4. Deployment: Operationalize the machine learning model and data pipeline to a production environment for applications to consume and utilize the model predictions

  5. Customer Acceptance: Confirm that the deployed model and pipeline meets the needs of the business and its customers, and hand the project over to the entity responsible for operations

What are the Tools Used in Data Science?

As seen in the data science lifecycle earlier, many tasks need to be completed in a data science project. Data scientists thus have to use a range of tools (either commercial or open-source) to help them accomplish these objectives.

Programming Languages

While numerous open-source programming languages are used for data science, Python and R are two of the most popular. R is purpose-built for statistical analysis and data mining, while Python is a general-purpose language suited for data-related operations.

Both Python and R are capable of scripting data processing tasks, running complex statistical models, and generating compelling data visualizations. The choice between Python and R depends on the use case since both have their strengths.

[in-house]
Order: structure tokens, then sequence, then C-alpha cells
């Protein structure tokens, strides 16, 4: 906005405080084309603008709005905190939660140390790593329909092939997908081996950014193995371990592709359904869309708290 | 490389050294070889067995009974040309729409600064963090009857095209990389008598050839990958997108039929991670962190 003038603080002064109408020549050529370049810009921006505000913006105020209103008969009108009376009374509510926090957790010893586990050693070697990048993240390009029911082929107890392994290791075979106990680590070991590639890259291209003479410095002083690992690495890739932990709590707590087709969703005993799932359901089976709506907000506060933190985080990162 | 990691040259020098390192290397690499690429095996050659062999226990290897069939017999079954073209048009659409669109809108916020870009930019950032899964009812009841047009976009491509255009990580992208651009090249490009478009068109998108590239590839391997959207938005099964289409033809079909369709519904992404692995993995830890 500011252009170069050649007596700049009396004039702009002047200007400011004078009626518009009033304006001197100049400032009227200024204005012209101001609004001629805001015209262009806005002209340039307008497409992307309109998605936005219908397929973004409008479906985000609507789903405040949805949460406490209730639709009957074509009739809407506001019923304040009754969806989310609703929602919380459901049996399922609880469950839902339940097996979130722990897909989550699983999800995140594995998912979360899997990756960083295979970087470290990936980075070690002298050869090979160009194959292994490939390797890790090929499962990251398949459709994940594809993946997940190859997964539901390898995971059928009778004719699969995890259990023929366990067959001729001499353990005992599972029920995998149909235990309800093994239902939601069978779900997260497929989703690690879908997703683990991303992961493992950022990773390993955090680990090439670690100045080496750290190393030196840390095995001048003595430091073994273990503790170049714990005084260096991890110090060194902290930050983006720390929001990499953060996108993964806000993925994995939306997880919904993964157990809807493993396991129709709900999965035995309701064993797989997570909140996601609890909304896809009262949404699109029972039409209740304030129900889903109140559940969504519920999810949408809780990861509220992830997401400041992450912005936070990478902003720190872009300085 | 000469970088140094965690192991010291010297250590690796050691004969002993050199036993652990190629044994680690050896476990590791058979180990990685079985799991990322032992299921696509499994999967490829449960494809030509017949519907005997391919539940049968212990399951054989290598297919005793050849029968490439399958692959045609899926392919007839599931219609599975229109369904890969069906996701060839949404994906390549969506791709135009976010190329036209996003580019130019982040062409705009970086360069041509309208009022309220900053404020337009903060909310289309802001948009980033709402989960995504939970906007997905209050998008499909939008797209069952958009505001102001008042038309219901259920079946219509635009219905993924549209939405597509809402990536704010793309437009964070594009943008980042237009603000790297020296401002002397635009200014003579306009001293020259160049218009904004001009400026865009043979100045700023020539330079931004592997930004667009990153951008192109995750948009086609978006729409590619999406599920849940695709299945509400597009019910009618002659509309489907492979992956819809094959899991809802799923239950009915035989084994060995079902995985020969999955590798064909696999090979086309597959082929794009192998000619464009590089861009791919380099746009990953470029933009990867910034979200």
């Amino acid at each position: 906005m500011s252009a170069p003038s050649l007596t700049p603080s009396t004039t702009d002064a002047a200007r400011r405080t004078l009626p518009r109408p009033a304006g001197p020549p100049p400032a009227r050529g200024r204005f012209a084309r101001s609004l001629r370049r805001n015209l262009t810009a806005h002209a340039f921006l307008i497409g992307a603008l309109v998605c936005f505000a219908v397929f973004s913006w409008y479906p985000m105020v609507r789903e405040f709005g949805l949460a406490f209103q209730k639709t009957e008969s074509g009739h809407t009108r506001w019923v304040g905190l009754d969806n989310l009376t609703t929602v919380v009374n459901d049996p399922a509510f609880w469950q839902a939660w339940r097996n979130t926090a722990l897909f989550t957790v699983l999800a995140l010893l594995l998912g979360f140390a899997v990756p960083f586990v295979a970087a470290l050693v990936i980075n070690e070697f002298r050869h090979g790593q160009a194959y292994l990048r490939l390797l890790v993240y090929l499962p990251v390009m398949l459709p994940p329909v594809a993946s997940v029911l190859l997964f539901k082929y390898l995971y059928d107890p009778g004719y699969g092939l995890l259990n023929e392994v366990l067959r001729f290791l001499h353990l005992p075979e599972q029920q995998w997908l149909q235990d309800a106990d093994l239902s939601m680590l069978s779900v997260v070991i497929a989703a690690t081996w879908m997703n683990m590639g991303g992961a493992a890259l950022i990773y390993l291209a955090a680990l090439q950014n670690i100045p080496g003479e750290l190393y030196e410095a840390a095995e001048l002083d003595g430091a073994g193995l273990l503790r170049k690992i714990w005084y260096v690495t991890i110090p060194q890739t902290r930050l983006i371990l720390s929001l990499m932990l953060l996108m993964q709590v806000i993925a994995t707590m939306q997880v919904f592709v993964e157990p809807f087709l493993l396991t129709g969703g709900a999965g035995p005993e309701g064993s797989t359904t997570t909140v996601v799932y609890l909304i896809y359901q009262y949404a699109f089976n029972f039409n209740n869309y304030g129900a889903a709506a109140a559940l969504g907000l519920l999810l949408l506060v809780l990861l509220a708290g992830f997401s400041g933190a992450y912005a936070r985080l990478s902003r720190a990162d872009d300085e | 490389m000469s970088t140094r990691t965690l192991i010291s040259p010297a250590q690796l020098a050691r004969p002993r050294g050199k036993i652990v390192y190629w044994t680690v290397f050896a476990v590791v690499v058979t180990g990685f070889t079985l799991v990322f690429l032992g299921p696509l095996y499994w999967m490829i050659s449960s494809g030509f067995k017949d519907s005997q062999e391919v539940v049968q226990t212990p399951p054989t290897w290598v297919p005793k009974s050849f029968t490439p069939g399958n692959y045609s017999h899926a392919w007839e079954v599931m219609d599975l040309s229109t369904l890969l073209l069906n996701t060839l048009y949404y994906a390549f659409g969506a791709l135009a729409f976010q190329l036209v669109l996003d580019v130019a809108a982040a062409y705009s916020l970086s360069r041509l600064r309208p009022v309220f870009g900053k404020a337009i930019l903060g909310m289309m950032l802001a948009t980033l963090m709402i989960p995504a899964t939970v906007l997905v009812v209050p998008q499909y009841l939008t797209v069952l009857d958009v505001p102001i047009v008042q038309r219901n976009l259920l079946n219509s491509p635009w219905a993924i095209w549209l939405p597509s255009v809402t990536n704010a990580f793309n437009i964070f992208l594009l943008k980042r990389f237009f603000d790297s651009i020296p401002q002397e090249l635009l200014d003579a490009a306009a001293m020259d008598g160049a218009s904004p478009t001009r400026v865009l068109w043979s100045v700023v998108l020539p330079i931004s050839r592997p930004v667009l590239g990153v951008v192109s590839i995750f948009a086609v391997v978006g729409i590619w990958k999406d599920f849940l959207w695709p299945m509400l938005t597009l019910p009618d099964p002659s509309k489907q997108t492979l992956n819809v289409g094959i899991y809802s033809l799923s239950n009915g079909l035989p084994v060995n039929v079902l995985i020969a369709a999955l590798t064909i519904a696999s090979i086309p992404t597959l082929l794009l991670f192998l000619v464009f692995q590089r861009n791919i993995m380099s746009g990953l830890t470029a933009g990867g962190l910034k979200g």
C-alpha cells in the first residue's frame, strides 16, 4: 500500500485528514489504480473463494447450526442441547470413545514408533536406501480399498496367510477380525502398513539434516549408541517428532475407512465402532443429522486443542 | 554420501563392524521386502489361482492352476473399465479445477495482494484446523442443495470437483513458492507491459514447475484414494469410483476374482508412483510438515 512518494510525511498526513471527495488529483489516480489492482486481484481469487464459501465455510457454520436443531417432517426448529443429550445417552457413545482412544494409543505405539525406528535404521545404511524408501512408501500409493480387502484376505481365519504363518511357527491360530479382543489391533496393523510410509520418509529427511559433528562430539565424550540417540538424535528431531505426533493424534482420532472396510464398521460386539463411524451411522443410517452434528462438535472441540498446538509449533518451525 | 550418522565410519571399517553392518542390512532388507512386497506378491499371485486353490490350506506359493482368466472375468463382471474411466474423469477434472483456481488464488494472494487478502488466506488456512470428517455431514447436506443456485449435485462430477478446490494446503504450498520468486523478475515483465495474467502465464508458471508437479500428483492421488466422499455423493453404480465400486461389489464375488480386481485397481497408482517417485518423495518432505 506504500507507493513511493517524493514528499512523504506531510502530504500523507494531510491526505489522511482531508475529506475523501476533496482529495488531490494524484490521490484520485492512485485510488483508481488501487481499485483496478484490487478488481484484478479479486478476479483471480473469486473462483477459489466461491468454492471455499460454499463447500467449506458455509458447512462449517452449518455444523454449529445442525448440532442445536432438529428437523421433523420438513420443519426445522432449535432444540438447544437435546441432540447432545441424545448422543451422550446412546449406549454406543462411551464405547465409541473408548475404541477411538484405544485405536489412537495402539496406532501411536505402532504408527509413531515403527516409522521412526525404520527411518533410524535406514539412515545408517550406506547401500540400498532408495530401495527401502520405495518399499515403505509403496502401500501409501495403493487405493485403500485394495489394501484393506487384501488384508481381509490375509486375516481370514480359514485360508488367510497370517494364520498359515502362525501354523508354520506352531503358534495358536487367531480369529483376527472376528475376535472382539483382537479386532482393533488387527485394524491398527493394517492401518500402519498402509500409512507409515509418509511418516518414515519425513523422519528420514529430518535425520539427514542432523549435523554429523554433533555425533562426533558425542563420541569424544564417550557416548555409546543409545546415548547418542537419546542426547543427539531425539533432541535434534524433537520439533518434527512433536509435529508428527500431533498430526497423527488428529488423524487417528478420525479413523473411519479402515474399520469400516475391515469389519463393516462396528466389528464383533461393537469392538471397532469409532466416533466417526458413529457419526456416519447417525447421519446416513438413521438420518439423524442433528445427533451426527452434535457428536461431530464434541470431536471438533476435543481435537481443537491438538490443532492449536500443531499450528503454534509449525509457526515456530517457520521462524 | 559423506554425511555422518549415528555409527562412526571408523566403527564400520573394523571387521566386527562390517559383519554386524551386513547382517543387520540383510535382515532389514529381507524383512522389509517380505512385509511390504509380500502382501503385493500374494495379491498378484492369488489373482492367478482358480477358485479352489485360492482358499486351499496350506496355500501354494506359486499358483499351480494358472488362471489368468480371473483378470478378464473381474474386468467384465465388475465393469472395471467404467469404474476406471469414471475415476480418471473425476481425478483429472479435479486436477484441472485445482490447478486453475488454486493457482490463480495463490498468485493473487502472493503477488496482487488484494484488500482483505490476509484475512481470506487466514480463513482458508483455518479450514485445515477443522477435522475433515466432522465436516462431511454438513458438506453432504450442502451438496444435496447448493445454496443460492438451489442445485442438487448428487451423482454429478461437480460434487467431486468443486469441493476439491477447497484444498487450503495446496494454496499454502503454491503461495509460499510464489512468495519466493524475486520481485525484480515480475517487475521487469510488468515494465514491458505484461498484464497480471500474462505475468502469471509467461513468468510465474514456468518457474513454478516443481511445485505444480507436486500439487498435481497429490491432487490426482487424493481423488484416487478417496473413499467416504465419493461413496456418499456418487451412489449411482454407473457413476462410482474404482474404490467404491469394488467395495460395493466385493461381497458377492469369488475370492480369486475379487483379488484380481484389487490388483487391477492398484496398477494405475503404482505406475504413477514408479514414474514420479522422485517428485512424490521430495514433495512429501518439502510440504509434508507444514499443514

R is a good option if the focus is on statistical modeling or advanced visualizations from the data. On the other hand, Python is more suitable if the project entails general-purpose programming tasks or integration with other applications.

Data scientists also use integrated development environments (IDEs) to build projects in these languages. Common IDEs for Python include PyCharm, Spyder, and Jupyter Notebook, while RStudio is the most established one for R.

In the field of big data, Scala is a popular open-source programming language for large-scale data applications and data engineering infrastructure.

In terms of commercial data science tools and languages, SAS and SPSS are the leading legacy products with long histories in the market.

Databases and Analytics Engines

Modern data scientists are expected to interact with large databases, and there are several tools designed for these tasks.

Structured Query Language (SQL) is a query language that allows data scientists to search through large amounts of data and extract information for analysis. It is ideal for handling structured data in relational databases and is considered the universal language of the data industry.